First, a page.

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Posted On: 18 December 2013 02:08 am
Updated On: 12 November 2020 02:13 pm

Qatar Lets Soccer Player Leave After Two Years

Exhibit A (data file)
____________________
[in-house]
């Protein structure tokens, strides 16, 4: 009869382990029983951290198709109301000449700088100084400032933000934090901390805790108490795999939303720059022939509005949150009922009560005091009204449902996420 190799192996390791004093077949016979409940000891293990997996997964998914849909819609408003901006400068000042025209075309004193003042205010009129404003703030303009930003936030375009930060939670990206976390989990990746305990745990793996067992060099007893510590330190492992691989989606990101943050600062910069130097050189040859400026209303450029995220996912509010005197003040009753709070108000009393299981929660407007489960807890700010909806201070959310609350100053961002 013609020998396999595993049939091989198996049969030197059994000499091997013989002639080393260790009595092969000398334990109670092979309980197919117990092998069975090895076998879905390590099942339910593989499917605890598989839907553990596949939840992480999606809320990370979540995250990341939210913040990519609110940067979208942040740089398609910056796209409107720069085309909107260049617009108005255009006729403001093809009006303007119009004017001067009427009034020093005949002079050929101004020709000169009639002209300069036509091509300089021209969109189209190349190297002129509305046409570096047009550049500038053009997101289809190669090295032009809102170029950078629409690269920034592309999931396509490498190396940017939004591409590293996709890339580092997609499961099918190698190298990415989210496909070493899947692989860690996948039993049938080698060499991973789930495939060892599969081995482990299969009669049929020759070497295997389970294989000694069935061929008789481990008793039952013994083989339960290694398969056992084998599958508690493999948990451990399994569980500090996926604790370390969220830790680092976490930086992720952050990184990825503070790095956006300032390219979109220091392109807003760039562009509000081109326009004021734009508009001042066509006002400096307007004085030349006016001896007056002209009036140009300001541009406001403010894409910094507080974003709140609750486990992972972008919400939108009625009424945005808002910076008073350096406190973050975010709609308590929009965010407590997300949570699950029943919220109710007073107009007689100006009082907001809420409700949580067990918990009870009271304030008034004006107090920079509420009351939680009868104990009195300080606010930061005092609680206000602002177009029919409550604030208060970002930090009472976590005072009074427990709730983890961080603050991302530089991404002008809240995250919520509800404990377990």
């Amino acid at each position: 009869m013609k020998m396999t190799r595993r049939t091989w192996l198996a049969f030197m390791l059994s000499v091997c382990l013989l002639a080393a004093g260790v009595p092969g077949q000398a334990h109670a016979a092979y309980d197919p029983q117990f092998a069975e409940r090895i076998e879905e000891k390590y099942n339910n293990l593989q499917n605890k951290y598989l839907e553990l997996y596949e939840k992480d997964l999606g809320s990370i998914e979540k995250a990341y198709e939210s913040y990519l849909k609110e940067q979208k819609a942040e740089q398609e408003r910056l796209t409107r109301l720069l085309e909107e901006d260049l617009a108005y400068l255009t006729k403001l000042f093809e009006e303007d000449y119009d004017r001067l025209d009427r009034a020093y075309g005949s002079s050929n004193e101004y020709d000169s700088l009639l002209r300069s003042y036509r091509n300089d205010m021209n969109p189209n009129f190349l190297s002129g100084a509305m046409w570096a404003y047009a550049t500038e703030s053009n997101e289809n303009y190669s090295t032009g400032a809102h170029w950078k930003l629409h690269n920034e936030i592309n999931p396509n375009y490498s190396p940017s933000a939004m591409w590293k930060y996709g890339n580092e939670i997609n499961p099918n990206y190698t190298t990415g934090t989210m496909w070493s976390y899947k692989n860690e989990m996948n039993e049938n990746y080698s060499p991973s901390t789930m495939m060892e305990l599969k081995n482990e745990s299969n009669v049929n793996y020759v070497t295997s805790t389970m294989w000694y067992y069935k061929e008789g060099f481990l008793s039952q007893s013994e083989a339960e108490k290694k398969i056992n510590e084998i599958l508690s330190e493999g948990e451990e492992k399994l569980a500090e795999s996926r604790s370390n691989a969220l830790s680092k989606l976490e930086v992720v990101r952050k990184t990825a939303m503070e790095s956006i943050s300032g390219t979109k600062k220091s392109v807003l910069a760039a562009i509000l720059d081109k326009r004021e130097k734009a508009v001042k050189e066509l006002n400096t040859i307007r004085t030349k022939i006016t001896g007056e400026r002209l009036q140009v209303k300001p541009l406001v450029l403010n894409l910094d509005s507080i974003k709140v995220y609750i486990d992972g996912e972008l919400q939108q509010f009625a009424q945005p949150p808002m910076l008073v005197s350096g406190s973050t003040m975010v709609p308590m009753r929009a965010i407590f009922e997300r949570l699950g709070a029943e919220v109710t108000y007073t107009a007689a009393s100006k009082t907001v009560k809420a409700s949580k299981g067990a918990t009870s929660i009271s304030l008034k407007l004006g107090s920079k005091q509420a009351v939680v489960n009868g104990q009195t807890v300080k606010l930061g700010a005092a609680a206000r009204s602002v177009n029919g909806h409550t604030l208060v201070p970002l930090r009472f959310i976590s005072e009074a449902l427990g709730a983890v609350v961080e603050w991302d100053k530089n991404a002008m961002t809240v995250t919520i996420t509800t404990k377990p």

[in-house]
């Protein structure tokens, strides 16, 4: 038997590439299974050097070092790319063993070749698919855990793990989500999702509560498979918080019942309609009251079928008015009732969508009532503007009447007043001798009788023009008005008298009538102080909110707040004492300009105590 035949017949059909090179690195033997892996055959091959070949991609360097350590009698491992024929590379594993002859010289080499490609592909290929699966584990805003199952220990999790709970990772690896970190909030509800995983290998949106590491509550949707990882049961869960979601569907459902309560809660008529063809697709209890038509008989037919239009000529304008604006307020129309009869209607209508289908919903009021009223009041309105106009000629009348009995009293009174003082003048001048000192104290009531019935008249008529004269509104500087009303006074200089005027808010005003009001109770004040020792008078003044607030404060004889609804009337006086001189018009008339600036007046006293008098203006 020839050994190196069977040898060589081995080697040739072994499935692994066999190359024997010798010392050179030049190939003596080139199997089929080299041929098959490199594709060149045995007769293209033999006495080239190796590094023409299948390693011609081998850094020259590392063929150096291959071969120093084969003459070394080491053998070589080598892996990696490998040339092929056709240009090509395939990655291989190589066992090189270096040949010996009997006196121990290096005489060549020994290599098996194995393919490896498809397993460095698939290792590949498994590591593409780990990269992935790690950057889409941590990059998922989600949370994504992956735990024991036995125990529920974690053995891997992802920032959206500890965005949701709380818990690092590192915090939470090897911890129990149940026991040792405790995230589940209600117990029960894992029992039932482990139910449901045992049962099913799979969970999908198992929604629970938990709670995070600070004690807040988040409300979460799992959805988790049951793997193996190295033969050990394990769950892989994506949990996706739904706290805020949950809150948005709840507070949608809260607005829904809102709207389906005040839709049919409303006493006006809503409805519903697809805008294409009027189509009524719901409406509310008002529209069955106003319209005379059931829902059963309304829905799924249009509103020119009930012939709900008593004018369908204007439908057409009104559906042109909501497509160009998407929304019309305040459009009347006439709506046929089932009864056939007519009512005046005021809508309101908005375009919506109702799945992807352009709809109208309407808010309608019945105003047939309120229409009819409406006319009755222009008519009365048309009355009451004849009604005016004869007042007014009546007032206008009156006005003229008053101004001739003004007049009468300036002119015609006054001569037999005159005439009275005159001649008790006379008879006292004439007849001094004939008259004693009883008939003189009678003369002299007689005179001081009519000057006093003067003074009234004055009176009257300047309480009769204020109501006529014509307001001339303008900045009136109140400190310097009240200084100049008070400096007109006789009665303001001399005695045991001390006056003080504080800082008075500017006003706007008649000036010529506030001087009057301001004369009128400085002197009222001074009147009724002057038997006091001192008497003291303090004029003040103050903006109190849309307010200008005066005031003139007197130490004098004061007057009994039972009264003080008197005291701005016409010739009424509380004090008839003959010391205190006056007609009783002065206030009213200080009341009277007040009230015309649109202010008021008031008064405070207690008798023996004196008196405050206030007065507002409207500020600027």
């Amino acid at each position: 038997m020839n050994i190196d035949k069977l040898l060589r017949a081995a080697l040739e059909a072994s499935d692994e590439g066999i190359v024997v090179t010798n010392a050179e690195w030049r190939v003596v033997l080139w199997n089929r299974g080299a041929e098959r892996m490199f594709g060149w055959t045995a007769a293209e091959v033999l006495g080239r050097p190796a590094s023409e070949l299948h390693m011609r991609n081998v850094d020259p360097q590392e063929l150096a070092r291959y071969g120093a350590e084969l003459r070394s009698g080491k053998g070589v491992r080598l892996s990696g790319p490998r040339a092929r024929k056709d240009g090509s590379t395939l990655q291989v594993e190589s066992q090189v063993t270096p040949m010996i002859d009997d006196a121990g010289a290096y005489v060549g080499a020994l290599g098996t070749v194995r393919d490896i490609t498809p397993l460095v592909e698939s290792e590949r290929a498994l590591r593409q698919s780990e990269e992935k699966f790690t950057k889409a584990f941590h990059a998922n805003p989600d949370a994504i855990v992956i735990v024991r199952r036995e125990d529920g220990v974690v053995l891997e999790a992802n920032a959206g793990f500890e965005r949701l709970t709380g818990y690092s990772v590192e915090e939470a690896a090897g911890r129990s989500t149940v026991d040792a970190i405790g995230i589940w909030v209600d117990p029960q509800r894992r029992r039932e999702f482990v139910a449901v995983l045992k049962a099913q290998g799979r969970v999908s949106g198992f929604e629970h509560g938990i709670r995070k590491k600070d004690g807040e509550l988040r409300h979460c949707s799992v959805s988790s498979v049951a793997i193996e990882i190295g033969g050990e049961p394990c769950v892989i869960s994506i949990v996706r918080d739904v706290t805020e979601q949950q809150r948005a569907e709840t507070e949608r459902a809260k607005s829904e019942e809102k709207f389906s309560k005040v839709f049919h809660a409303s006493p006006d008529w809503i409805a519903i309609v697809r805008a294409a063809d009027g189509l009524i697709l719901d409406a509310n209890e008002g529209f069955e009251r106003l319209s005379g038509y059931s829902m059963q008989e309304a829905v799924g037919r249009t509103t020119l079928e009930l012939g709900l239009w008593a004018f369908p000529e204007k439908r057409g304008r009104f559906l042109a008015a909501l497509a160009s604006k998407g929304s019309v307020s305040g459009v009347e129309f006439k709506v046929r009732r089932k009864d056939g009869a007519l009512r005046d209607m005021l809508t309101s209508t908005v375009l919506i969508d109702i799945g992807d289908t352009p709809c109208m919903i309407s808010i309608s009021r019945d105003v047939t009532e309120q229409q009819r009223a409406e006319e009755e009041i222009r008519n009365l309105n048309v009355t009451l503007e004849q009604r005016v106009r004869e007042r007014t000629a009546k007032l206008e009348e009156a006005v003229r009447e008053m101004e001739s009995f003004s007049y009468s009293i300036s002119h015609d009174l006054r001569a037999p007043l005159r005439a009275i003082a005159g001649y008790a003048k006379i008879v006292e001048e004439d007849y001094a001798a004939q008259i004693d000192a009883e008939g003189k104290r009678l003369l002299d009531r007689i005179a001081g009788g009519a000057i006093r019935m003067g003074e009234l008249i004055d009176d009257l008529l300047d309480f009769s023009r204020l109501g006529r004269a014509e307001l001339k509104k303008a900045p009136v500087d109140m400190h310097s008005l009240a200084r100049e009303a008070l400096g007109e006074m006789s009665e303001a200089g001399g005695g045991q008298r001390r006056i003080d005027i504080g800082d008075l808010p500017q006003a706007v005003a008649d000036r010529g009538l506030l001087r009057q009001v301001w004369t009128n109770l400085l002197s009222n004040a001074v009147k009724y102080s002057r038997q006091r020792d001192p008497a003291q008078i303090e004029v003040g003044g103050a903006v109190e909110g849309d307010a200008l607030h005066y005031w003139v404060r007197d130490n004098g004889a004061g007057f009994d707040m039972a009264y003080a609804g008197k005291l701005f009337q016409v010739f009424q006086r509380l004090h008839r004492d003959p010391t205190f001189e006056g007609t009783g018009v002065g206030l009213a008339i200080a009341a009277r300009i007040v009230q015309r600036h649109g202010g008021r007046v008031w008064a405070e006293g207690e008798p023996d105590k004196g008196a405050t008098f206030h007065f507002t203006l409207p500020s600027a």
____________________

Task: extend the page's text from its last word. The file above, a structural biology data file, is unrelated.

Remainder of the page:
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Zahir Belounis, right, will be reunited with his brother Mahdi in Paris on Thursday after a contract dispute kept him in Qatar. Zahir Belounis, a French-Algerian soccer player who has been unable to leave Qatar for more than two years because of a contract dispute with his former club, and whose case shined a light on the emirate’s labor laws, has been told he can return home. Belounis, 33, learned Wednesday morning that he would be granted a visa allowing him to leave Qatar. The decision ended an ordeal that he claimed had driven him toward contemplating a hunger strike and, at one point, suicide. “It is a fantastic day; we are so happy,” Belounis’s brother Mahdi said in an interview after he announced the news on Twitter. “He called me this morning, and his very first sentence was, ‘I have this bloody exit visa,’ which was quite funny,” he added, adding that Zahir was scheduled to land in Paris on Thursday evening. “For the first time in two years I heard him laughing. I’m really looking forward to holding my brother in my arms. So is our mother.” Belounis’s case had come to symbolize Qatar’s much-criticized sponsorship labor laws after he was prevented from leaving the country, which will host the 2022 World Cup, after a dispute over unpaid wages with his club, El Jaish. Under Qatar’s kafala system of sponsorship, workers are tied to their employers, whether as a soccer player or one of the 1.3 million migrant laborers working in the country’s construction industry. Employees are not allowed to leave Qatar without their employer’s permission. Human rights groups have been critical of the kafala system. Last week, Amnesty International released a scathing report on labor abuses in Qatar, and Human Rights Watch has blamed the sponsorship system for ensuring that hundreds of thousands of people “work under conditions of abuse.” An investigation by The Guardian in September found that dozens of Nepalese workers had died this year building a new city in Qatar that will eventually host the 2022 World Cup final. But it is not just Qatar that has been under fire over the treatment of workers in the country. FIFA, soccer’s global governing body, has been criticized for awarding its marquee event to Qatar in the first place. At last month’s meeting of FIFA’s powerful executive committee in Zurich, FIFA’s president, Sepp Blatter, agreed to meet with Qatar’s newly installed emir and raise the issue of worker rights. Last week, Blatter met with the International Trade Union Confederation and called the situation regarding worker rights in Qatar “unacceptable.” The Qatar 2022 Supreme Committee, the body charged with organizing the World Cup, has released a so-called workers’ charter, which, it says, will guarantee rights for all those working on projects in the country. But organizations like the trade union confederation, which has campaigned against the kafala system and called on FIFA to hold a new vote for the 2022 Cup, have pointed to the Belounis case to prove how little the situation has changed. Zahir Belounis was a journeyman player who had struggled in the lower reaches of French soccer. But in 2010 he was offered a five-year contract in Qatar with El Jaish, the army’s soccer team. He was also fast-tracked through the naturalization process so that he could represent Qatar at the Military Games. But when he returned from the games, he said, his Qatari passport was confiscated. He helped El Jaish gain promotion to the top tier of Qatari soccer but was then moved out on loan to another club, whereupon he says his pay from El Jaish stopped. After 18 months without pay, he pursued legal action but was told that he would be prevented from leaving Qatar until he dropped the case. FIFA, when asked about the Belounis case, said it was powerless to intervene because of the continuing legal case. “I’m crying like a girl every night,” Belounis said in an interview last month. Belounis said he and his family were surviving on money sent from relatives in France and from donations made by members of the French expatriate community in Qatar. His situation soon became a global cause; even Arsène Wenger, the French coach of the Premier League powerhouse Arsenal in England, had questioned why Belounis had not been allowed to return home. Two weeks ago, Belounis wrote an open letter to the French World Cup winner Zinedine Zidane and the Bayern Munich coach, Pep Guardiola, who have strong ties to Qatar. “I know that you served as ambassadors for Qatar’s 2022 World Cup bid,” Belounis wrote. “You did this with good intentions, but the reality is that if Qatar does not scrap its ‘exit visa’ system, then there will be hundreds, maybe thousands, of people trapped here.” At one point Belounis was visited by France’s president, François Hollande, who promised to help get him home. But the promises did little to change his status. “I told him that I am here just because I complained,” Belounis said in October of his meeting with Hollande. When presented with reports of the case, the Qatar Football Association at first accused Belounis of defamation and threatened legal action against him. As recently as last week, soccer officials said that Belounis had been paid and that the accusations against them had been false. Even after Belounis agreed to drop the claim, an exit visa was not forthcoming. He said he had sold all of his furniture and was living on the floor of his empty villa, waiting for news. It finally came Wednesday. The next step, Mahdi Belounis said, is to undo the psychological damage he said had been inflicted on his brother. “Zahir is still a depressed person and needs to gain confidence,” he said. He also hopes that Zahir will one day play soccer again. “I’m doing my best to get him training again, maybe with an English Premier League club,” he said. “It will be a symbol to say to Qatar: ‘You didn’t totally kill him.’ ”